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  46.  40
    Reason and Passion: Reid’s Reply to Hume.Michael S. Pritchard - 1978 - The Monist 61 (2):283-298.
    Although Hume’s theory of the passions has been vigorously criticized by contemporary philosophers, Hume’s immediate successors are seldom credited with serious criticisms of that theory. In fact, insofar as their views are considered at all, they typically are summarily dismissed. Alasdair MacIntyre’s treatment is a good illustration.
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  47.  16
    Libet's Challenge (s) to Responsible Agency.Michael S. Moore - 2010 - In Walter Sinnott-Armstrong & Lynn Nadel (eds.), Conscious Will and Responsibility: A Tribute to Benjamin Libet. Oup Usa. pp. 207.
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  48.  11
    Greater Advaita Vedānta: The Case of Niścaldās.Michael S. Allen - 2017 - International Journal of Hindu Studies 21 (3):275-297.
    To understand the history of Advaita Vedānta and its rise to prominence, we need to devote more attention to what might be termed “Greater Advaita Vedānta,” or Advaita Vedānta as expressed outside the standard canon of Sanskrit philosophical works. Elsewhere I have examined the works of Niścaldās, whose Hindi-language Vicār-sāgar was once referred to by Swami Vivekananda as the most influential book of its day. In this paper, I look back to one of Niścaldās’s major influences: Sundardās, a well-known Hindi (...)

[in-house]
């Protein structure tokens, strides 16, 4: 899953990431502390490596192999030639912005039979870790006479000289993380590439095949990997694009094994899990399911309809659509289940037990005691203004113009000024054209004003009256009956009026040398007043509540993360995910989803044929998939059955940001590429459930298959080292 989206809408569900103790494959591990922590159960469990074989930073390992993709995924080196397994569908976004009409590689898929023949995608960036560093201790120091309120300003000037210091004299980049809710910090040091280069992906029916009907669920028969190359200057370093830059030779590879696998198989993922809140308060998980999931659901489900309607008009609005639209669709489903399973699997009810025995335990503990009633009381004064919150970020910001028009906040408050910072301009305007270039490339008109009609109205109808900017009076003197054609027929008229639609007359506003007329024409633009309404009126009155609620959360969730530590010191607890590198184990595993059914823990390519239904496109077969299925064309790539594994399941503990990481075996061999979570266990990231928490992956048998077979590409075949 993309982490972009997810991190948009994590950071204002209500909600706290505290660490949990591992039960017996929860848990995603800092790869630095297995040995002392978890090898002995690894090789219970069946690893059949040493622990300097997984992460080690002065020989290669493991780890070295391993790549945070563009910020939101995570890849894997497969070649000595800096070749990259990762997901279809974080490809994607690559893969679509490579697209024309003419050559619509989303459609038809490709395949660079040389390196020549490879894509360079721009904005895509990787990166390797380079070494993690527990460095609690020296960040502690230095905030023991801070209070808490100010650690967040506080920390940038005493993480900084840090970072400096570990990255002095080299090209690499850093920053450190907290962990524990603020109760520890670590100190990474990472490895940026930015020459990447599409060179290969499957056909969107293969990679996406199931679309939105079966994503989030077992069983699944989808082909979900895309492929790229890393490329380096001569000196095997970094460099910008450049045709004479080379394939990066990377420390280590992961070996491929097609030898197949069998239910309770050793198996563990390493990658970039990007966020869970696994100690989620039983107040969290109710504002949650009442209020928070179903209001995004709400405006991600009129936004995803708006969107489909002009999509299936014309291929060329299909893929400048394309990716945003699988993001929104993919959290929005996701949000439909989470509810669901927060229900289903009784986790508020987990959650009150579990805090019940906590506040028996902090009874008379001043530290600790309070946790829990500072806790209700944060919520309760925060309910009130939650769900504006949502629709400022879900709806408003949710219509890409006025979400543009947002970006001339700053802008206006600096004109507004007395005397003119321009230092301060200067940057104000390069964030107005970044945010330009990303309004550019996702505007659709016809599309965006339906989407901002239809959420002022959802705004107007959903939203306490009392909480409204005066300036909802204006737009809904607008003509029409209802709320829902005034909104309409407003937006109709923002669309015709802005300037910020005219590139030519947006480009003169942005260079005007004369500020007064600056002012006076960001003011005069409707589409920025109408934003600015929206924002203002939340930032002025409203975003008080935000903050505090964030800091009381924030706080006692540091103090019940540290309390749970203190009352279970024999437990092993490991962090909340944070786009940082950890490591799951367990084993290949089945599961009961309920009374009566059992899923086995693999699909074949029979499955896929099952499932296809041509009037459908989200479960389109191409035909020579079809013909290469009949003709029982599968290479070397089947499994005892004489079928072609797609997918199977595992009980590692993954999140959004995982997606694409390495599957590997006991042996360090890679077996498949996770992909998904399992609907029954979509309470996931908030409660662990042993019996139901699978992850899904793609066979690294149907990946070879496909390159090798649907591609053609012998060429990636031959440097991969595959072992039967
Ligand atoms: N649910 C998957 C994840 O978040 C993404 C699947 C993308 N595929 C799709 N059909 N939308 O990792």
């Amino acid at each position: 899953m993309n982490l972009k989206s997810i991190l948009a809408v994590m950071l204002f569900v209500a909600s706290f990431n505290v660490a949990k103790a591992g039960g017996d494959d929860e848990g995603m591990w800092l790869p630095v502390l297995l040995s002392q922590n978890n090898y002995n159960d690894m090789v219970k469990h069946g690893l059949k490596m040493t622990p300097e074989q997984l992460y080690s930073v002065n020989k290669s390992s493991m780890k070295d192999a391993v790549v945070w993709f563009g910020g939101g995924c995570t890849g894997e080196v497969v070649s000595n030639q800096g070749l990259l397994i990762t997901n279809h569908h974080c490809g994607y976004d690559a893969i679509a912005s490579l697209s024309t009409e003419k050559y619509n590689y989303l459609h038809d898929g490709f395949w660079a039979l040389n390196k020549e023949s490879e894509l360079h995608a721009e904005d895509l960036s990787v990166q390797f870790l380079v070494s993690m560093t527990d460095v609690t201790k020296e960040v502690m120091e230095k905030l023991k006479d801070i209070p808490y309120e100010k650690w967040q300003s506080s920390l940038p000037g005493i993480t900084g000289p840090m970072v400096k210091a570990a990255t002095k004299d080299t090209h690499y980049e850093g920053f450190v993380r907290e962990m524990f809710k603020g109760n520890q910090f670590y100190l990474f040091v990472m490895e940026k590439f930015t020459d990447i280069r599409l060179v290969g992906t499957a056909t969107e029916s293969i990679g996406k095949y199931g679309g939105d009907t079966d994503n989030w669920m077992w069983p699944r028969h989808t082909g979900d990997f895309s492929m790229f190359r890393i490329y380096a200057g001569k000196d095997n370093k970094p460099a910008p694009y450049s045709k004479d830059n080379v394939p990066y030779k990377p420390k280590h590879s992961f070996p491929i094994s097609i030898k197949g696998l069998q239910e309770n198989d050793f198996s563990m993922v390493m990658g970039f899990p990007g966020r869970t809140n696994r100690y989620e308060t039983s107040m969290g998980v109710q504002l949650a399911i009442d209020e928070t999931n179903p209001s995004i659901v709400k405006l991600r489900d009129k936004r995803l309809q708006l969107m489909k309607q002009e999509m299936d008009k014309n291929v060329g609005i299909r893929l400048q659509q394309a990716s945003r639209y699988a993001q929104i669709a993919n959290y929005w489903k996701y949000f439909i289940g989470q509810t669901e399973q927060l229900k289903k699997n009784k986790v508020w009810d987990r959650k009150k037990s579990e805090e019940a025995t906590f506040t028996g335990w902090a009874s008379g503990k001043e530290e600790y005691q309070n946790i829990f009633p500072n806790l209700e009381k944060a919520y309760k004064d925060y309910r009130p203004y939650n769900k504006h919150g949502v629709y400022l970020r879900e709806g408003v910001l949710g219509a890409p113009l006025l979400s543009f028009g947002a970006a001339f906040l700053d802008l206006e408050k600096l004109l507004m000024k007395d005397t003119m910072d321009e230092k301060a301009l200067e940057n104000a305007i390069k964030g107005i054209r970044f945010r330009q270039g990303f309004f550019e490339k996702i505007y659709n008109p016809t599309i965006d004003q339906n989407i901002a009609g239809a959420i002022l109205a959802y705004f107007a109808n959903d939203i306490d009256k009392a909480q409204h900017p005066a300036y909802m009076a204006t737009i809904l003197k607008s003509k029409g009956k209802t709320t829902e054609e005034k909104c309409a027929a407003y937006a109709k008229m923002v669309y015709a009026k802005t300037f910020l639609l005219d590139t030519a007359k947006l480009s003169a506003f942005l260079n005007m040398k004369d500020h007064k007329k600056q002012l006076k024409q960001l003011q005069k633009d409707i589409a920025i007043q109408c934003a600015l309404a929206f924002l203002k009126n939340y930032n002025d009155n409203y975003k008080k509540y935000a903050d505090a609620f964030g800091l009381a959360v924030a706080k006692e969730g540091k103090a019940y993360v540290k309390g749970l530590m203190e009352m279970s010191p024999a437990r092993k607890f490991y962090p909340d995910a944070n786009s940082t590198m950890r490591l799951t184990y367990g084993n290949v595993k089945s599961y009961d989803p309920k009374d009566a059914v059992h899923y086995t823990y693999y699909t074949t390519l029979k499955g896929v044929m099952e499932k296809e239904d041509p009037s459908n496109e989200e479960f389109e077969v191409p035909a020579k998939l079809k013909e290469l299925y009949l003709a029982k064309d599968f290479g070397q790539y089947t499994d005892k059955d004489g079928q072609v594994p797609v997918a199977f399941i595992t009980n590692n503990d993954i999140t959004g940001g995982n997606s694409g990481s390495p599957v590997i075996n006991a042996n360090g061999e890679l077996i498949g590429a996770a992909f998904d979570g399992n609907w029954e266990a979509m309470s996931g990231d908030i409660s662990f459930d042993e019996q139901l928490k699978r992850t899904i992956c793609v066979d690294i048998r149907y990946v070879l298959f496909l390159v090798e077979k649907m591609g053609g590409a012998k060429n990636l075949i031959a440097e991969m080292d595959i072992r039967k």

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  49.  55
    Safety Vs. Sensitivity: Possible Worlds and the Law of Evidence.Michael S. Pardo - 2018 - Legal Theory 24 (1):50-75.
    ABSTRACTThis article defends the importance of epistemic safety for legal evidence. Drawing on discussions of sensitivity and safety in epistemology, the article explores how similar considerations apply to legal proof. In the legal context, sensitivity concerns whether a factual finding would be made if it were false, and safety concerns how easily a factual finding could be false. The article critiques recent claims about the importance of sensitivity for the law of evidence. In particular, this critique argues that sensitivity does (...)
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  50.  78
    Educational Justice: Liberal Ideals, Persistent Inequality and the Constructive Uses of Critique.Michael S. Merry - 2020 - New York: Palgrave Macmillan.
    There is a loud and persistent drum beat of support for schools, for citizenship, for diversity and inclusion, and increasingly for labor market readiness with very little critical attention to the assumptions underlying these agendas, let alone to their many internal contradictions. Accordingly, in this book I examine the philosophical, motivational, and practical challenges of education theory, policy, and practice in the twenty-first century. As I proceed, I do not neglect the historical, comparative international context so essential to better understanding (...)